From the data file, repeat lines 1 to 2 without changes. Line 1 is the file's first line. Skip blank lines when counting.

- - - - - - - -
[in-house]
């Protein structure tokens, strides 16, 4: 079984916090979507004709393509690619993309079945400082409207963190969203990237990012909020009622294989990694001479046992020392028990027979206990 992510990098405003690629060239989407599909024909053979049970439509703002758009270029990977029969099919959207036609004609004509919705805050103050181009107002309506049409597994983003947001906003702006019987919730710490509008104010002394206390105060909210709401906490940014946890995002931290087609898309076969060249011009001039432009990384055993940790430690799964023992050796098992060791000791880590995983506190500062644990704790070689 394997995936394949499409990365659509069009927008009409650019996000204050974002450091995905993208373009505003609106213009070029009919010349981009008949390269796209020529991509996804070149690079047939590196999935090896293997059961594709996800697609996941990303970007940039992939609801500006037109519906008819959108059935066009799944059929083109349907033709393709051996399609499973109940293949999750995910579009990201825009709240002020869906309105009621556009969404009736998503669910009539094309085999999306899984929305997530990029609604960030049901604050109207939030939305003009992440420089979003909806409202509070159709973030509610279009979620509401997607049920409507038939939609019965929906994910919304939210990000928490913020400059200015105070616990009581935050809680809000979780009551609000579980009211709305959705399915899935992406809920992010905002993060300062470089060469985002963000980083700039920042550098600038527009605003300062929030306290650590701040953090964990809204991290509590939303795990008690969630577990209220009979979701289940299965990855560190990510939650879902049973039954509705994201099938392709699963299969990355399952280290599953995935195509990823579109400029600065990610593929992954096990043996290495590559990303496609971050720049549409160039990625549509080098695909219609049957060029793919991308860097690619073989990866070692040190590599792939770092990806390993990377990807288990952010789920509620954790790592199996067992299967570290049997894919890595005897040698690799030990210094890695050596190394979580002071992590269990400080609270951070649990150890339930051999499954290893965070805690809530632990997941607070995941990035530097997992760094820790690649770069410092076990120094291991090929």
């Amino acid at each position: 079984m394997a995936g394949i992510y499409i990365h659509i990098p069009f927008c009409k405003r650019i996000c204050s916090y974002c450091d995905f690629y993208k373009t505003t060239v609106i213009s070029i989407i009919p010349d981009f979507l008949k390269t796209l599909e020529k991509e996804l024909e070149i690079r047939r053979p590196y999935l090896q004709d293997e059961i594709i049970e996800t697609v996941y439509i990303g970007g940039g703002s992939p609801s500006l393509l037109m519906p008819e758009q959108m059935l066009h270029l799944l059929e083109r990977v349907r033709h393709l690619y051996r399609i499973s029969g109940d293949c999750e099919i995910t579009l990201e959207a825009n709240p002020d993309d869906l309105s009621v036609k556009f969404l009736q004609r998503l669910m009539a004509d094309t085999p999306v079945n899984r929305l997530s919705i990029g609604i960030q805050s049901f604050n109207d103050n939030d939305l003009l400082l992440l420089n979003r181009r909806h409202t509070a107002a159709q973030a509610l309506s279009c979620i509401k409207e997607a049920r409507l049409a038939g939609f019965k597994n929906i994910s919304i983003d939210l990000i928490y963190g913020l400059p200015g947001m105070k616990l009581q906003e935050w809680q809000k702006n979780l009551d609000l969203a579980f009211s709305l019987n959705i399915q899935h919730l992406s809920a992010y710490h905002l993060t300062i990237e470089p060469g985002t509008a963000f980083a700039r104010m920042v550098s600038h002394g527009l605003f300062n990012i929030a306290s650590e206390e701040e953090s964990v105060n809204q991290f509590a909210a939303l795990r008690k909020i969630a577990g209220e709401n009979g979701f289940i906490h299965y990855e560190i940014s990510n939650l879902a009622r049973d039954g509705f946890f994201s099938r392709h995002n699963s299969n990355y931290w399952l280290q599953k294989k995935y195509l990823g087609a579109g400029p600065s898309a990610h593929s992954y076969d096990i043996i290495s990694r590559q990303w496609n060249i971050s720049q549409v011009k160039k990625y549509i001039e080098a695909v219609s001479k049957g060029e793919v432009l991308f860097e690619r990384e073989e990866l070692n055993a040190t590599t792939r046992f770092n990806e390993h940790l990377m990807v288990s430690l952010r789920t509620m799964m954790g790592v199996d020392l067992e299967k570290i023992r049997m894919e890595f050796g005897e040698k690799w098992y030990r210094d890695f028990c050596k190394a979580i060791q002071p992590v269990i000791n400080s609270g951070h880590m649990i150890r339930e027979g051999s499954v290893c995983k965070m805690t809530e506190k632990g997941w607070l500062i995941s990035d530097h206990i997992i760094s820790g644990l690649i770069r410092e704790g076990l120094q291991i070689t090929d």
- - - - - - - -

[in-house]
């Protein structure tokens, strides 16, 4: 079984916090979507004709393509690619993309079945400082409207963190969203990237990012909020009622294989990694001479046992020392028990027979206990 992510990098405003690629060239989407599909024909053979049970439509703002758009270029990977029969099919959207036609004609004509919705805050103050181009107002309506049409597994983003947001906003702006019987919730710490509008104010002394206390105060909210709401906490940014946890995002931290087609898309076969060249011009001039432009990384055993940790430690799964023992050796098992060791000791880590995983506190500062644990704790070689 394997995936394949499409990365659509069009927008009409650019996000204050974002450091995905993208373009505003609106213009070029009919010349981009008949390269796209020529991509996804070149690079047939590196999935090896293997059961594709996800697609996941990303970007940039992939609801500006037109519906008819959108059935066009799944059929083109349907033709393709051996399609499973109940293949999750995910579009990201825009709240002020869906309105009621556009969404009736998503669910009539094309085999999306899984929305997530990029609604960030049901604050109207939030939305003009992440420089979003909806409202509070159709973030509610279009979620509401997607049920409507038939939609019965929906994910919304939210990000928490913020400059200015105070616990009581935050809680809000979780009551609000579980009211709305959705399915899935992406809920992010905002993060300062470089060469985002963000980083700039920042550098600038527009605003300062929030306290650590701040953090964990809204991290509590939303795990008690969630577990209220009979979701289940299965990855560190990510939650879902049973039954509705994201099938392709699963299969990355399952280290599953995935195509990823579109400029600065990610593929992954096990043996290495590559990303496609971050720049549409160039990625549509080098695909219609049957060029793919991308860097690619073989990866070692040190590599792939770092990806390993990377990807288990952010789920509620954790790592199996067992299967570290049997894919890595005897040698690799030990210094890695050596190394979580002071992590269990400080609270951070649990150890339930051999499954290893965070805690809530632990997941607070995941990035530097997992760094820790690649770069410092076990120094291991090929």